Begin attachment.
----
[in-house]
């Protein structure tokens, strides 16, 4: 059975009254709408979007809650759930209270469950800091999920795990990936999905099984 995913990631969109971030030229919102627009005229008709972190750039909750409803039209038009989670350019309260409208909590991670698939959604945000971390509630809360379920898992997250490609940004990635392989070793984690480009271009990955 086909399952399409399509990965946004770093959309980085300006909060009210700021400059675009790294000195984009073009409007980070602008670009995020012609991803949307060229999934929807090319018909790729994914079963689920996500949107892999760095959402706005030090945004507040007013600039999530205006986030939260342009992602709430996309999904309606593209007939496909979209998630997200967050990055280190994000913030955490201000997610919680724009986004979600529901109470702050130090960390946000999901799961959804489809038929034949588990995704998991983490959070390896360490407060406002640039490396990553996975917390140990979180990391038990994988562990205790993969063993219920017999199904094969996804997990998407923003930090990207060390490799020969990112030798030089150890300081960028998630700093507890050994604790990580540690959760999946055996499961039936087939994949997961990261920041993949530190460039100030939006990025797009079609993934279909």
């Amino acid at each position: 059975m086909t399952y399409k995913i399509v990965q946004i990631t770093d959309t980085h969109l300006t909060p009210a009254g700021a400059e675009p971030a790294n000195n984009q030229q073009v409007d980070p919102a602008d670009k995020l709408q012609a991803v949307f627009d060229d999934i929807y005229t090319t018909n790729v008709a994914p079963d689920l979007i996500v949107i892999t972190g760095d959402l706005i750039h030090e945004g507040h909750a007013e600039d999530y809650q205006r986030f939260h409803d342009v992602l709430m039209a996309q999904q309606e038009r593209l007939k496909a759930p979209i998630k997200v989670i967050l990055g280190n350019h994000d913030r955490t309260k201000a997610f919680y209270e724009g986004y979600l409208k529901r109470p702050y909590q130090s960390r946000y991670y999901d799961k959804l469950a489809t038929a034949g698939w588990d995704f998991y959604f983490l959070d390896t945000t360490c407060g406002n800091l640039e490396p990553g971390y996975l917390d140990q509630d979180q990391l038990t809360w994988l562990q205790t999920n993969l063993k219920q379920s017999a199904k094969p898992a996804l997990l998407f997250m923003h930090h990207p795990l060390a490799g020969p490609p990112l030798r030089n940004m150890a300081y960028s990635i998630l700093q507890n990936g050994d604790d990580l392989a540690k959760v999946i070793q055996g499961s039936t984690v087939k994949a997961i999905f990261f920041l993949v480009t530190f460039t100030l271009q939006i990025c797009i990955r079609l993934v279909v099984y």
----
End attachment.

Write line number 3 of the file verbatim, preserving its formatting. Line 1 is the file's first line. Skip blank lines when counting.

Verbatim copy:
């Amino acid at each position: 059975m086909t399952y399409k995913i399509v990965q946004i990631t770093d959309t980085h969109l300006t909060p009210a009254g700021a400059e675009p971030a790294n000195n984009q030229q073009v409007d980070p919102a602008d670009k995020l709408q012609a991803v949307f627009d060229d999934i929807y005229t090319t018909n790729v008709a994914p079963d689920l979007i996500v949107i892999t972190g760095d959402l706005i750039h030090e945004g507040h909750a007013e600039d999530y809650q205006r986030f939260h409803d342009v992602l709430m039209a996309q999904q309606e038009r593209l007939k496909a759930p979209i998630k997200v989670i967050l990055g280190n350019h994000d913030r955490t309260k201000a997610f919680y209270e724009g986004y979600l409208k529901r109470p702050y909590q130090s960390r946000y991670y999901d799961k959804l469950a489809t038929a034949g698939w588990d995704f998991y959604f983490l959070d390896t945000t360490c407060g406002n800091l640039e490396p990553g971390y996975l917390d140990q509630d979180q990391l038990t809360w994988l562990q205790t999920n993969l063993k219920q379920s017999a199904k094969p898992a996804l997990l998407f997250m923003h930090h990207p795990l060390a490799g020969p490609p990112l030798r030089n940004m150890a300081y960028s990635i998630l700093q507890n990936g050994d604790d990580l392989a540690k959760v999946i070793q055996g499961s039936t984690v087939k994949a997961i999905f990261f920041l993949v480009t530190f460039t100030l271009q939006i990025c797009i990955r079609l993934v279909v099984y």